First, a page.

Site plan application tips

Creating a site plan can be challenging, this article provides some general suggestions to consider when preparing a site plan review application.

Paper, hand and pencil.
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If you are building a new structure on your property, you will most likely need an approved zoning permit. The zoning permit approval process allows your local government to make sure the development complies with the local zoning ordinance. Depending on the specifics of the zoning ordinance and what is being built, you may not need to be a professional architect or engineer to do a site plan. It is important to carefully and accurately complete the necessary paperwork to provide staff or the planning commission with all of the details they need to make an informed decision.

An important first step is to check with your local unit of government to find out who oversees planning and zoning where you live. It may be the county, township, city or village. Each community is unique. Then, visit that local office for an application and instructions. Some municipalities have staff available to assist you with the process, but not all do. This article is intended to provide some general tips for completing a site plan, but check with your local planning commission or department for specific requirements and more information.

Collect necessary information to complete the application such as:

  • Property dimensions from a survey (which may be required to be prepared by a professional for your submission)
  • Setback standards from the local zoning office (will be used to show how close you can build on your property)
  • Road right of way information may or may not be required (contact the city or village street authority or County Road Commission for those details)

Complete all paperwork thoroughly, be sure to answer every question.

Ask what kind of site plan is required. Is a hand drawn site plan acceptable?  If so, it might be referred to as a ‘basic site plan’ or ‘plot plan’ in the local ordinance.  Is there an example you can see?   Is a professionally created site plan required?  If so, what kind of professional is acceptable?  Such as a surveyor, engineer, architect, landscape architect?

If provided, use the site plan form provided in the application packet. If there is no specific form, use a clean 8.5x11 white sheet of paper (graph paper would be even better if you have it).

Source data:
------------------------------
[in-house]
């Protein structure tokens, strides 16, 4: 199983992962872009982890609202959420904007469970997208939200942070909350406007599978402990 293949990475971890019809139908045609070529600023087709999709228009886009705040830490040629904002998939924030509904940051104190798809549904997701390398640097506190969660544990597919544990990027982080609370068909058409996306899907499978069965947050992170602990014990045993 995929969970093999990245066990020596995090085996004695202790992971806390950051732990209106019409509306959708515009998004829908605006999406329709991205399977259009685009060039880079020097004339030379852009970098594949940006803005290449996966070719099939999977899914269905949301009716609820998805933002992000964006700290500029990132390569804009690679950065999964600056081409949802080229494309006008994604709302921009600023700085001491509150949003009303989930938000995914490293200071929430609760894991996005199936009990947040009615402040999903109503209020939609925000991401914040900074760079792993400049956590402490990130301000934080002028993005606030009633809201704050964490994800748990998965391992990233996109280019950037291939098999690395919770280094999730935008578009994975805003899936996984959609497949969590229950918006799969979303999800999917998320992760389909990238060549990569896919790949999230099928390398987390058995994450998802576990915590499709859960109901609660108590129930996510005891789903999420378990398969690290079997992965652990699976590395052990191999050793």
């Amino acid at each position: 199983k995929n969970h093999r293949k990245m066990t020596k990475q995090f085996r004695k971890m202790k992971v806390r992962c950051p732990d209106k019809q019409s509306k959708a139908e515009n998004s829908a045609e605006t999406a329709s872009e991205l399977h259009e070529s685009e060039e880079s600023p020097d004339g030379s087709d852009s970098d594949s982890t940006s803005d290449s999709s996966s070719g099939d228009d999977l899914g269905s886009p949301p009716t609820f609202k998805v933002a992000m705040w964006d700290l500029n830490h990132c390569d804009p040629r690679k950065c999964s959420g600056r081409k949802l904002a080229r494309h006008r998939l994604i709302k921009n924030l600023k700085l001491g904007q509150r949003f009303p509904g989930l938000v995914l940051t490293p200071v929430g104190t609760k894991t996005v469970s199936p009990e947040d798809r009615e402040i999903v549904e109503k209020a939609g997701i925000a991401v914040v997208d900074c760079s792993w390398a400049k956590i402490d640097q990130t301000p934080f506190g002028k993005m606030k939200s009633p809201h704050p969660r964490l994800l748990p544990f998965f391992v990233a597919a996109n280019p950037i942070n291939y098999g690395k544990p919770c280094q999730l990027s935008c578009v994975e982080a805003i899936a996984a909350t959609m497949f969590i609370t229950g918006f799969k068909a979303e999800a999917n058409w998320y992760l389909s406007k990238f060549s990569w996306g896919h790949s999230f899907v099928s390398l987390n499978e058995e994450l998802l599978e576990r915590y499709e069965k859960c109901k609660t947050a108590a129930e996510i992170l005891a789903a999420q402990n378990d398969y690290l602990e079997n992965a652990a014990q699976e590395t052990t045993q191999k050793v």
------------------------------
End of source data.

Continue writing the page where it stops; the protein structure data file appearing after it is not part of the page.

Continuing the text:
• Websites like Google Maps can help you visualize the property from a bird’s eye view. Type in the address of the property. Zoom in using the + sign to see your property. You may want to select “satellite” in the bottom left corner of the map to see a photograph of the property.

Using ruler, carefully draw an outline of the property on your blank piece of paper. Make sure to indicate which way is north and that you are drawing to scale. The drawing needs to be large enough so all details can be clearly read.

  • Label all of the dimensions of the property using feet.
  • Draw and label all roads, driveways, and easements.
  • Draw and identify any bodies of water, lakes, rivers, streams, wetlands etc.
  • Draw and identify unique property features that might have an effect on building location such as steep slopes or wet soils.
  • Your drawing should look similar to the image on Google Maps if the features and structures are drawn to scale.
  • Designate where you would put or where you have onsite well and septic including future drain field expansion. If you are using public sewer or water, draw the location of the sewer and water lines to the structure.
  • Draw and label the dimensions of current structures using feet then draw the proposed structure(s) and/or structure additions and label them so.
  • Label the dimensions of the structures including height. If the ground is not even around the structure (such as a walk-out basement), ask the zoning department how they measure height.
  • Draw setbacks to all structures on the drawing (both current or proposed). The setbacks show how close you can build to property lines, septic, or roadways/easements, and water bodies.
  • If the structure is too close to a required setback, see if it could be built in another location. If not, you may be able to apply for a variance. A variance should be avoided as it is typically a more expensive permit fee, it takes longer, and it could be denied (and the fee is non-refundable if it is denied).  A preferred option is to design or locate the structure such that a variance would be unnecessary. 

Visit your local Planning and Zoning Department for assistance. A city planner or building department representative may be willing to look at a draft of your site plan. There may be a fee associated with this service. If staff or the planning commission make changes to your site plan for any reason, be sure to initial those changes to show that you agree with them.

Read over your application to ensure it is accurate and all writing is legible. You may want to have someone look over your application before you submit to make sure they can read it and understand the site plan drawing.

The process for site plan review and the specific requirements for a site plan vary between communities and every property has its own unique features and situations. This article serves to help you avoid common pitfalls in site plan applications to consider before submitting your application. Contact your local planning and zoning office or seek professional help for further guidance.

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